- 54" long
- Medium tensile solid aluminum rod coated with blue plastic
- Rubber hand grip
A goat's agility, slim neck and lack of wool mean that neck crooks are often useless.
How to Use
To catch a ewe with newborn lambs on the pasture: First catch the lambs. Then lay a leg crook between the lambs and ewe with the crook head toward the ewe. The ewe will likely face her lambs. Encourage the ewe ever closer. When the ewe's front foot is near, instantly raise the crook and snare her front leg.
Listed below are recommended optional components or related items. Your particular situation may require alternative recommendations. Please call and talk to our consultants if there are any questions at 800-282-6631.
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Alan W from Illinois
WOW! No more chasing goats! We worked our small herd in less than half the time usually spent because all we had to do was turn around and hook one. This crook paid for itself in saving time and less aggravation. My only regret is that I did not buy one a couple of years ago.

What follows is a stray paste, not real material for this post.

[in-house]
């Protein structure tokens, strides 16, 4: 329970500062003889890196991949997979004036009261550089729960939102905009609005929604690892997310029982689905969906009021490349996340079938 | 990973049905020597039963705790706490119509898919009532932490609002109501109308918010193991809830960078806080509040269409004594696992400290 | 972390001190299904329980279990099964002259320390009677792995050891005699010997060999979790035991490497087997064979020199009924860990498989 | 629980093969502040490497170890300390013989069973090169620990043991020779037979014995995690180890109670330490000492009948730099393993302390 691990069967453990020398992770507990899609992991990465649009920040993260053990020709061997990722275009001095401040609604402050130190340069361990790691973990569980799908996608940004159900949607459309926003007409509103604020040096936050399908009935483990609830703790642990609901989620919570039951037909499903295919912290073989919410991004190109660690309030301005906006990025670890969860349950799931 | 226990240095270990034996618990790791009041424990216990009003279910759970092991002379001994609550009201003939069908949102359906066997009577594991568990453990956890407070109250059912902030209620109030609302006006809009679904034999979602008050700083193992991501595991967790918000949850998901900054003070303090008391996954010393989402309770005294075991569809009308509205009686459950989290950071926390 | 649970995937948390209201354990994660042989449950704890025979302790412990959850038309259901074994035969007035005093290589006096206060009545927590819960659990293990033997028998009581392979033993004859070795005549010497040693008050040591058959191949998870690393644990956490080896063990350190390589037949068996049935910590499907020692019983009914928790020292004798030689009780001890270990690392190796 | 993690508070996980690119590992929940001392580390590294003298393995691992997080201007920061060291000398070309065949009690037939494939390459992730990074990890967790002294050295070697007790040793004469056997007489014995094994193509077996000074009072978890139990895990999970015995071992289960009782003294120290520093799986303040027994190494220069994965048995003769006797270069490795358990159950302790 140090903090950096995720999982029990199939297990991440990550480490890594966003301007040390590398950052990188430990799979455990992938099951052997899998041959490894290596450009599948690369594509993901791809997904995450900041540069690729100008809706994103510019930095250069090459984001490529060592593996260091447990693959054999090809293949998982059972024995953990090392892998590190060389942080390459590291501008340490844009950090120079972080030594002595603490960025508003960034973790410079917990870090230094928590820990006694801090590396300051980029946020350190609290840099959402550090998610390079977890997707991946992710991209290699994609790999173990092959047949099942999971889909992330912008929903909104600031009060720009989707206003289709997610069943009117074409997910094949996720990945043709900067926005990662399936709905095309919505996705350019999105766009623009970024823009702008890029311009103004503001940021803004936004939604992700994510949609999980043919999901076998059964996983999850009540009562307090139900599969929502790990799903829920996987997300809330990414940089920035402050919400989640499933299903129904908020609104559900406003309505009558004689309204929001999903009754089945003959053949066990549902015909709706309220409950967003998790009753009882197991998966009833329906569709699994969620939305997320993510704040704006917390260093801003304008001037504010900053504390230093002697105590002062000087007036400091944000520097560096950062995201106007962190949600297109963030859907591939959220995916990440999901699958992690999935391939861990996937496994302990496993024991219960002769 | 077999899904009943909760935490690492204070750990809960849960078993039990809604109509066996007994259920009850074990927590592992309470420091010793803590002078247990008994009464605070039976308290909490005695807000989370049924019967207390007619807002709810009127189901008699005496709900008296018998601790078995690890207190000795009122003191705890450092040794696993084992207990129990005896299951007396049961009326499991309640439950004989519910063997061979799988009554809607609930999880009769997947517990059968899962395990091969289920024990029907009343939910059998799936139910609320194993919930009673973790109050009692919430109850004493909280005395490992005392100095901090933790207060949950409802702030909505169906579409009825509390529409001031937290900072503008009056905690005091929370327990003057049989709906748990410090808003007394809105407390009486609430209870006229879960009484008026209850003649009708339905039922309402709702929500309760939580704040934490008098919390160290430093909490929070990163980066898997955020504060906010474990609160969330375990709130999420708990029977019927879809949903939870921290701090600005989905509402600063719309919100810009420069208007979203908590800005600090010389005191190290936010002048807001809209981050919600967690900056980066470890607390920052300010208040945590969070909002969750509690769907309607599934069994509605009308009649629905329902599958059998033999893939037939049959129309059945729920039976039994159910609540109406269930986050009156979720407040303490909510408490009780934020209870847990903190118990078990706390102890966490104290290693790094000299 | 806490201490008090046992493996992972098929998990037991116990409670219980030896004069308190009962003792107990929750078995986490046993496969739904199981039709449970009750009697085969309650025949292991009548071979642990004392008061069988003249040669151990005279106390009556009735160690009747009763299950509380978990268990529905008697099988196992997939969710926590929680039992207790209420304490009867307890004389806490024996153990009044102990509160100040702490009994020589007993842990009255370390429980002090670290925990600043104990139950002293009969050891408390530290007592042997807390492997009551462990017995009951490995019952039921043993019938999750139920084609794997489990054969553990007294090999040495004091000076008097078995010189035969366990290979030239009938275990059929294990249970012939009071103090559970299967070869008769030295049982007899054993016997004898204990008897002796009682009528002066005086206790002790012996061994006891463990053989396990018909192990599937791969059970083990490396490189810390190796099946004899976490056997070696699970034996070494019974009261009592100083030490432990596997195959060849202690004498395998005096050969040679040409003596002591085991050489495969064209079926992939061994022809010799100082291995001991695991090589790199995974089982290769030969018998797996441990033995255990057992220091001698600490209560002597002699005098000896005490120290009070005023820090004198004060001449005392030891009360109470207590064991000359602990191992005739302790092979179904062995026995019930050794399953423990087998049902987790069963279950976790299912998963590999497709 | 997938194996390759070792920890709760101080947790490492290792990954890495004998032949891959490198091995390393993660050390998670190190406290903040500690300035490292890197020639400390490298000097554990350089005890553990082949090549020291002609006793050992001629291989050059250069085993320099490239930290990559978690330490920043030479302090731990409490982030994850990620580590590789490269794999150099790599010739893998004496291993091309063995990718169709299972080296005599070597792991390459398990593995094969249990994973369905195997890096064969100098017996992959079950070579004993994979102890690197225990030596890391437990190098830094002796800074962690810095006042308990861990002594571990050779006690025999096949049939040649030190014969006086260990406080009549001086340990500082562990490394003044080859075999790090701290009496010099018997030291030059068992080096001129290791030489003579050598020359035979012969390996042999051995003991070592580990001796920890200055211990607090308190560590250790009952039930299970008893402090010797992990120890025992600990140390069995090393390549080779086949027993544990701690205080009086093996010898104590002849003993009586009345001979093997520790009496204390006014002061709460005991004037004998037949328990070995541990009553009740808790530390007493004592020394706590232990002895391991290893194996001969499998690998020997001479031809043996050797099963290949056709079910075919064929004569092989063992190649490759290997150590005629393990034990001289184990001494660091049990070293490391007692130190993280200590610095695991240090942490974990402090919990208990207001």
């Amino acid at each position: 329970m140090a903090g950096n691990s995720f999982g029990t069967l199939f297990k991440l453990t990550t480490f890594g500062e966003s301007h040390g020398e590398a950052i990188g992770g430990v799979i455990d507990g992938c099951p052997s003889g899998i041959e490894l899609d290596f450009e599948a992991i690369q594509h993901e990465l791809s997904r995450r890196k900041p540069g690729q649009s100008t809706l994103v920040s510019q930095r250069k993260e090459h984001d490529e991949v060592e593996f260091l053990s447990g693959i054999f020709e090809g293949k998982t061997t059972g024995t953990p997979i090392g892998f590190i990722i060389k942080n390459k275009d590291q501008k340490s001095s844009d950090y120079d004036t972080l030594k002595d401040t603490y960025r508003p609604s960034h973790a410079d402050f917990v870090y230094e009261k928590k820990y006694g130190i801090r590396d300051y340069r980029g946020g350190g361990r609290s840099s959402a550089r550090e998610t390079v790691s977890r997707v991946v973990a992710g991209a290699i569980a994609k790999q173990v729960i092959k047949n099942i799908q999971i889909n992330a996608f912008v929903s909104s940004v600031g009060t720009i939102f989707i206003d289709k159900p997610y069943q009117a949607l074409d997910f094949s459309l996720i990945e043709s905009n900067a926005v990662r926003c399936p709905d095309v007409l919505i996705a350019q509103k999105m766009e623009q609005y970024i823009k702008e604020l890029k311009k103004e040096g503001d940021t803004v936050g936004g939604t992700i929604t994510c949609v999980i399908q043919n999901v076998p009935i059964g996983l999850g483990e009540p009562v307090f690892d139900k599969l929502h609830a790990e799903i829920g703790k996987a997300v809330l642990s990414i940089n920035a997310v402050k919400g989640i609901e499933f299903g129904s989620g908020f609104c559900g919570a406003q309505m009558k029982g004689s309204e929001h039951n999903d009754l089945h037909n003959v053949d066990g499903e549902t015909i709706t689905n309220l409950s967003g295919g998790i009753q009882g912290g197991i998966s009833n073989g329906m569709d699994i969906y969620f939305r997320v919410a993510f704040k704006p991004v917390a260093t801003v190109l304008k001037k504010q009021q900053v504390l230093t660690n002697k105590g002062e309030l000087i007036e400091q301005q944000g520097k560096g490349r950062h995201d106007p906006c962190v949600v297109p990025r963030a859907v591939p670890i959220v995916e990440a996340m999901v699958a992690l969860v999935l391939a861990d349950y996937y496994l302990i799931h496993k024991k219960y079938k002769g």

J. C. N
Crook is high quality but is too big for cashmere goats. They slip out. Most have to be caught running and I think you could break a leg. For tamer dairy goats, it would work better. Probably would work for sheep. Compared to a wooden neck crook, it is heavier and a little awkward.
This is a nice sturdy crook. I have no problems catching adult goats. The crook portion of the stick is a bit to big to catch kid goats that are under 15 pounds. You can catch bigger kid goats but it takes some patience.
Excellent for catching sheep. It is heavier than other crooks. This product does not work as well on goats. The hook is either too wide or too slippery. I tried to catch numerous goats and kids and they all slipped away. For goats, I use the aluminum leg crook (product #803000) attached to the end of the chestnut wooden crook. Works like a gem on full grown goats as well as young kids.